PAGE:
International automotive cybersecurity standards

Are you wondering what you need to do in order to comply with internationa regulations on cybersecurity – and how these standards can help you achieve a high level of cybersecurity? Here, you'll find the necessary information including a free whitepaper and an informative video clip.

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In this video, we‘ will explore the complex regulatory framework on cybersecurity governing the automotive industry. For this, we take a closer look at selected international standards and guidelines and their interfaces with ISO/SAE 21434.

These regulations come from different organizations and are applicable in different regions, including

  • International Organization for Standardization (ISO)
  • UNECE WP.29, the United Nations Economic Commission for Europe‘s World Forum for Harmonization of Vehicle Regulations
  • NHTSA, the National Highway Traffic Safety Administration
  • Additional European and Chinese regulations
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Process-oriented standards

ISO & SAE, responsible for setting global standards, introduced ISO/SAE 21434. This standard is by definition part of the state-of the art for cybersecurity engineering for road vehicles. This is why other standards take it into consideration as well.

Explained in one sentence, it provides guidelines to ensure that cybersecurity is integrated throughout the vehicle lifecycle. A Cybersecurity Management System is the basis for that.

You can say this standard acts as a central hub, interfacing with other standards such as ISO 27001. ISO/SAE 21434 requires the existence of certain management systems, including a QMS, a Quality management system or an ISMS, an information security management system. The Cybersecurity Management System, CSMS for short, builds on these other management systems. However, ISO/SAE 21434 does not specify in detail how these necessary management systems must be implemented. This can be found within the actual standards.

The automotive specifics of such an information security management system are covered by TISAX: The Trusted Information Security Assessment Exchange is based on ISO 27001 and extends information security to include automotive specific topics such as prototype protection. ISO 27001 is applying to all industries, while TISAX is specific to the automotive industry.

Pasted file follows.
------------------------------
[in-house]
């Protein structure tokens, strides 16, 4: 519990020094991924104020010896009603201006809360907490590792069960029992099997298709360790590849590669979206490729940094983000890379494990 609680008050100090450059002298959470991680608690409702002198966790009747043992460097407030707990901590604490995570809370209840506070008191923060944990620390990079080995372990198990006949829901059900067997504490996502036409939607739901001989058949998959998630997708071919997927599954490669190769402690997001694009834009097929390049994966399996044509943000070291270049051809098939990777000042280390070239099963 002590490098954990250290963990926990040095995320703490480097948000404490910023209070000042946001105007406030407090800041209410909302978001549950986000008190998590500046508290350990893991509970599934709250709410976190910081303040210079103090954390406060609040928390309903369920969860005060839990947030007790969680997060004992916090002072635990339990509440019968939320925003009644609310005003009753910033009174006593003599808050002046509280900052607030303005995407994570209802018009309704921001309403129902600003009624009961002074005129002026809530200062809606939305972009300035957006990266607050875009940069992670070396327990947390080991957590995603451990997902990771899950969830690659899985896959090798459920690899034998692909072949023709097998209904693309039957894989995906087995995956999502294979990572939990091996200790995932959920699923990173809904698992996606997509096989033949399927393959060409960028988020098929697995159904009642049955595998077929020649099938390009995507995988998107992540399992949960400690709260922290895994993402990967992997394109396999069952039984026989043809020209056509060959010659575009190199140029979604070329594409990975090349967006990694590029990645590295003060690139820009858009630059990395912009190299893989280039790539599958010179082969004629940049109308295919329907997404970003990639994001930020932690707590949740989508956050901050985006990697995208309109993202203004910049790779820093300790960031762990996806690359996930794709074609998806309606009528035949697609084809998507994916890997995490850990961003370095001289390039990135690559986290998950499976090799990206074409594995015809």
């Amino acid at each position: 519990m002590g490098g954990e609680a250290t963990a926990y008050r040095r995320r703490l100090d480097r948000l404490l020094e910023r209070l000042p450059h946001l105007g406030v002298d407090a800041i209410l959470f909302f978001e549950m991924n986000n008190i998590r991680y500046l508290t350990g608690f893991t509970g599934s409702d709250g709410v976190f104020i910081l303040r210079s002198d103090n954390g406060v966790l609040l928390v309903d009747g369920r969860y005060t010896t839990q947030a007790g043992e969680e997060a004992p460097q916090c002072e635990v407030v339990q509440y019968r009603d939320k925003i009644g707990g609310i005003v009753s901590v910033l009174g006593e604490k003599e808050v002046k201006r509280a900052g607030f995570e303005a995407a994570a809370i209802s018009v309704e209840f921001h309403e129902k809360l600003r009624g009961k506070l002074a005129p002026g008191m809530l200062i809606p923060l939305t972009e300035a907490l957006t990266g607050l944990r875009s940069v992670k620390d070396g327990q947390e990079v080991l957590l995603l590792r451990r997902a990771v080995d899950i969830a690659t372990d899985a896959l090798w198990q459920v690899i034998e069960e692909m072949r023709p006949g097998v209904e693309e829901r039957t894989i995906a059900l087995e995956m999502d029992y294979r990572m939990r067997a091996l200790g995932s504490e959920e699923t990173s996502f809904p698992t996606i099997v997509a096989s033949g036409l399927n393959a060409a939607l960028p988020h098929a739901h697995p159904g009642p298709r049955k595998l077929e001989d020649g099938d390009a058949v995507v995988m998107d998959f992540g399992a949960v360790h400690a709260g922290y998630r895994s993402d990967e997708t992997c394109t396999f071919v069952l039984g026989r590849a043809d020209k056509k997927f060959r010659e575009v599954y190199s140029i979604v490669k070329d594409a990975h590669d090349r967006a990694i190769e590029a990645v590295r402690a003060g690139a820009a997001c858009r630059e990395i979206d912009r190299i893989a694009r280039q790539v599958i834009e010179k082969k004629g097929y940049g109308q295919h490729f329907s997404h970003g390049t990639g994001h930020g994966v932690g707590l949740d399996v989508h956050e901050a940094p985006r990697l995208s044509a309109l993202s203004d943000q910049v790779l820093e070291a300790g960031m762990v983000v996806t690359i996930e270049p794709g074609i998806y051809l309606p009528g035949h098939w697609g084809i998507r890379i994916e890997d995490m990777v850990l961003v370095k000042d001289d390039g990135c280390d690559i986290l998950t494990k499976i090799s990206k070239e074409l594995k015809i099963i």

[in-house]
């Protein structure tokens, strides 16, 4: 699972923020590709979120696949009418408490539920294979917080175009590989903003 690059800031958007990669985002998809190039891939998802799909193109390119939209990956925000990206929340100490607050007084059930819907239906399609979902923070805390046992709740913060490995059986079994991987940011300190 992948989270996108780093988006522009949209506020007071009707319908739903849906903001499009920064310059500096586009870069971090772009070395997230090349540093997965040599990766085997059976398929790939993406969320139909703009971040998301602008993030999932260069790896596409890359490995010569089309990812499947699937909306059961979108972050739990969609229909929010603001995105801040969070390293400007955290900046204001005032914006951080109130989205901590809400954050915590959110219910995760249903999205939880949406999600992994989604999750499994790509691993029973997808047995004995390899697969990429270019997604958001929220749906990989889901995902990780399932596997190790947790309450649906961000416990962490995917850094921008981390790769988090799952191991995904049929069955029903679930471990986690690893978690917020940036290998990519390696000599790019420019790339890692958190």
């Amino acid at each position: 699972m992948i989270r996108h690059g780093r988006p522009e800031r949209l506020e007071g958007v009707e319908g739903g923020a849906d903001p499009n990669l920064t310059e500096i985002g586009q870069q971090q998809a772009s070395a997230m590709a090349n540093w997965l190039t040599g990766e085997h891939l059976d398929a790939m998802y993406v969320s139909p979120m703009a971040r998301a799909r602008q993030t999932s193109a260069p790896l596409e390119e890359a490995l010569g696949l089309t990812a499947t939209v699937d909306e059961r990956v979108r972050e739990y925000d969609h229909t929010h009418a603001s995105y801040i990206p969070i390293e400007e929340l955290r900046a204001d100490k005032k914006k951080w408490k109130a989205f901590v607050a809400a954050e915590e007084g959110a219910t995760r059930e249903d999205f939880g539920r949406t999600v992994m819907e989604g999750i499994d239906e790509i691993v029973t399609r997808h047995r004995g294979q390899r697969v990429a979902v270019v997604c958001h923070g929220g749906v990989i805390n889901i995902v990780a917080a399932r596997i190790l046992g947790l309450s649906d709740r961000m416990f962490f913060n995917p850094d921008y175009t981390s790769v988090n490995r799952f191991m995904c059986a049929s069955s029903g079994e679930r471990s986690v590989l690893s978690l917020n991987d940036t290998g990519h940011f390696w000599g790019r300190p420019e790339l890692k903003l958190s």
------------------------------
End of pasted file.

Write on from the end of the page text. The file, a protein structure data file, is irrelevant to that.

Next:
Let’s have a closer look at OEM´s. Based on UNECE Regulation 155, OEMs must have a cybersecurity management system in place. Here, too, ISO/SAE 21434 is helpful because it can be used to implement a CSMS. If the CSMS is missing, OEMs are no longer granted type approval for new vehicle types in the UNECE market since July 2022. From July 2024, this will also apply to legacy vehicles which are still in production and need to be registered at the registration office.

To check whether the implemented CSMS meets all requirements, the ISO PAS 5112 can be consulted. In this audit norm you will find guiding questions and the link to the objectives and work products of ISO/SAE 21434. Moreover, there is also an interpretation document publicly available for UNECE R155.

If you want to learn more about CSMS implementation, I recommend watching our other videos on the topic.

Let us draw an interim conclusion: The required cybersecurity management systems only work effectively if other management systems and mature processes are in place. Here, various standards and norms offer guidance.

One objective of the ISO/SAE 21434 is to maintain cybersecurity during and after updates. Unfortunately, the standard does not contain much information on this topic. Therefore, there is a dedicated standard, ISO 24089, which focuses entirely on software update engineering, on the security and safety of the overall process.
ISO 24089 is dependent on conformity with ISO SAE 21434.

With UNECE R 156, there is also a corresponding UN regulation that requires a Software Update Management System, SUMS for short. Again, without an effective SUMS, no vehicle type approvals for the OEM.

Automotive SPICE for Cybersecurity, which is based on the ISO/SAE 21434, can help to assess the process-related cybersecurity risks in your product development. Within that process assessment model there are additional processes for cybersecurity engineering. But the scope of Automotive SPICE is limited to the product development phases. The equally important processes of the post-development phase are not covered.